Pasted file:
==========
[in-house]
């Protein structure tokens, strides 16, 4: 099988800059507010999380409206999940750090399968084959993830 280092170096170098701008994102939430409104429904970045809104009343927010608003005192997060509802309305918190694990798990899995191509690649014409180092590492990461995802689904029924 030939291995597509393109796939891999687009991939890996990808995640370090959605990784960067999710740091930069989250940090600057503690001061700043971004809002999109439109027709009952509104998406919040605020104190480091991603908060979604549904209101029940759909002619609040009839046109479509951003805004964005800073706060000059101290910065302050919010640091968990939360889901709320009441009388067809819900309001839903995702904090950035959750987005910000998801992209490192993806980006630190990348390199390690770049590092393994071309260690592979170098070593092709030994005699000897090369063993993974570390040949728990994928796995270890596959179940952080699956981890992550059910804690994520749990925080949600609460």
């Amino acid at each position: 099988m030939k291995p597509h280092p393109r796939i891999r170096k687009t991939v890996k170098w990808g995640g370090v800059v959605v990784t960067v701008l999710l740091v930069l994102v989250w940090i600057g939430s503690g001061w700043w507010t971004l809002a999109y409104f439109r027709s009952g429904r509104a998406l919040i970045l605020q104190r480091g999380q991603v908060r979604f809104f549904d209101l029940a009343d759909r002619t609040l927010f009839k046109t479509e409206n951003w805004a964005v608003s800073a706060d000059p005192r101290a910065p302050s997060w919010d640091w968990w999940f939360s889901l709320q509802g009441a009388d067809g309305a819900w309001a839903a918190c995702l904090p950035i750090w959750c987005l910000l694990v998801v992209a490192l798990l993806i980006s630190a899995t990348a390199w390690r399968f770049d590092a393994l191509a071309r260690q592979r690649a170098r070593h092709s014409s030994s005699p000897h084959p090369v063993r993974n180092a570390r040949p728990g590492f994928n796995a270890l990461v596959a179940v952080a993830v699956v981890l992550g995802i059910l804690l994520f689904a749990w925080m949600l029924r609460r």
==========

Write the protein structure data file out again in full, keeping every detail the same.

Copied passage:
[in-house]
């Protein structure tokens, strides 16, 4: 099988800059507010999380409206999940750090399968084959993830 280092170096170098701008994102939430409104429904970045809104009343927010608003005192997060509802309305918190694990798990899995191509690649014409180092590492990461995802689904029924 030939291995597509393109796939891999687009991939890996990808995640370090959605990784960067999710740091930069989250940090600057503690001061700043971004809002999109439109027709009952509104998406919040605020104190480091991603908060979604549904209101029940759909002619609040009839046109479509951003805004964005800073706060000059101290910065302050919010640091968990939360889901709320009441009388067809819900309001839903995702904090950035959750987005910000998801992209490192993806980006630190990348390199390690770049590092393994071309260690592979170098070593092709030994005699000897090369063993993974570390040949728990994928796995270890596959179940952080699956981890992550059910804690994520749990925080949600609460």
């Amino acid at each position: 099988m030939k291995p597509h280092p393109r796939i891999r170096k687009t991939v890996k170098w990808g995640g370090v800059v959605v990784t960067v701008l999710l740091v930069l994102v989250w940090i600057g939430s503690g001061w700043w507010t971004l809002a999109y409104f439109r027709s009952g429904r509104a998406l919040i970045l605020q104190r480091g999380q991603v908060r979604f809104f549904d209101l029940a009343d759909r002619t609040l927010f009839k046109t479509e409206n951003w805004a964005v608003s800073a706060d000059p005192r101290a910065p302050s997060w919010d640091w968990w999940f939360s889901l709320q509802g009441a009388d067809g309305a819900w309001a839903a918190c995702l904090p950035i750090w959750c987005l910000l694990v998801v992209a490192l798990l993806i980006s630190a899995t990348a390199w390690r399968f770049d590092a393994l191509a071309r260690q592979r690649a170098r070593h092709s014409s030994s005699p000897h084959p090369v063993r993974n180092a570390r040949p728990g590492f994928n796995a270890l990461v596959a179940v952080a993830v699956v981890l992550g995802i059910l804690l994520f689904a749990w925080m949600l029924r609460r």